Carter-Sims said middle and high school teachers already have the unencumbered time and the district is working through its elementary schools.

She said each school in the district was asked to create a plan and to pilot the plan and then provide the district with feedback so it can ensure the policy is enacted appropriately.

In other business:

• The district’s total revenues for the month of February were $32.5 million, with expenses of $9.2 million. Revenues exceeded expenditures by $23.3 million.

• Trustees were informed professional development will be held for all classified and certified school district staff on March 31 from 8 a.m. to 12 p.m.

• Summer school is scheduled from June 7 through June 29 at Brookdale, Dover and Holly Hill elementary schools for pre-K through 5th grade. It will be held Monday through Thursday from 8 a.m. to 3:30 p.m.

High school locations for summer school will be Edisto High School, Cope Area Career Center, Lake Marion High and Technology Center, Orangeburg-Wilkinson High and The Technology Center for grades 6 to 12. It will be held Monday through Thursday from 9 a.m. to 1:30 p.m. at the high schools and from 9:30 a.m. to 1 p.m. at the career centers.

• The Summer Arts Academy will be held June 6 through June 29 at Edisto High School from 8:30 a.m. to 3:30 p.m. Monday through Thursday. The academy is for students who have auditioned.

• Trustees unanimously gave second and final reading to a board policy stipulating that the board will work with state and federal legislative representatives, the Consortium of State School Boards Associations and other groups to develop long-term legislative programs.

• The district recognized Derek Polite of Edisto High School and the Cope Area Career Center for winning $2,000 in the South Carolina Transportation and Business Alliance and Automotive Service Excellence Competition. He also received tools and a toolbox.

• The district recognized student athlete wrestlers from Edisto High School who placed in the lower state wrestling competition and the state wrestling championship.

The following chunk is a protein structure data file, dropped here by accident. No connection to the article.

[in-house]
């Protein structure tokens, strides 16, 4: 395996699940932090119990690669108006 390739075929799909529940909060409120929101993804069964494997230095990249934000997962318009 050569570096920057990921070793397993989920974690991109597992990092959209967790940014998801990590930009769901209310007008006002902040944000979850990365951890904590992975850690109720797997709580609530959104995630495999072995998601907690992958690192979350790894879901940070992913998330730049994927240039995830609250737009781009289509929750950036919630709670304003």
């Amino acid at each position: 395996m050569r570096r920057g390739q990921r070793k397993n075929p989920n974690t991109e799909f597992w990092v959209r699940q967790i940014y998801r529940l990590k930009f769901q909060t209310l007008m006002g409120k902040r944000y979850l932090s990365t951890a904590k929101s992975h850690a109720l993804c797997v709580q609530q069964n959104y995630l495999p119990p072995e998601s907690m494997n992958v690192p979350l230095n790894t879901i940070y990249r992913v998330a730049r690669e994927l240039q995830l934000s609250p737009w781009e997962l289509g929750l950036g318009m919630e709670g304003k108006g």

The last time EHS had more than five students advance to the state finals was in 2012. Seven student athletes were also state qualifiers, which has not occurred since 1998.

• The district recognized Clark Middle School and Howard Middle School Read Across America Art Winners. The school district had eight state winners in the competition.

• The district recognized Orangeburg-Wilkinson High School Algebra I and the Freshman Academy teacher Joe Chester as the Rookie Teacher for the Month of February.

• The district recognized Edisto Primary School’s Gereldene Auton, who works with special needs students and works with teachers and district therapists when needed.

• Shanika Aiken, founder of the S.A.F.E. Organization, said the organization looks to continue working with the school district to help youth.

The organization provides mentors and educational services to at-risk youth in Orangeburg and surrounding counties.

• Trustees entered into closed session to discuss personnel recommendations, personnel matters, contractual matters and a legal matter.

• The next board meeting is scheduled for Tuesday, April 18 at district headquarters at 102 Founders Court. The meeting will begin at 6:30 p.m. The meetings can be followed virtually on the school district’s website.

The meeting would normally have been held on April 12, but is being moved due to spring break.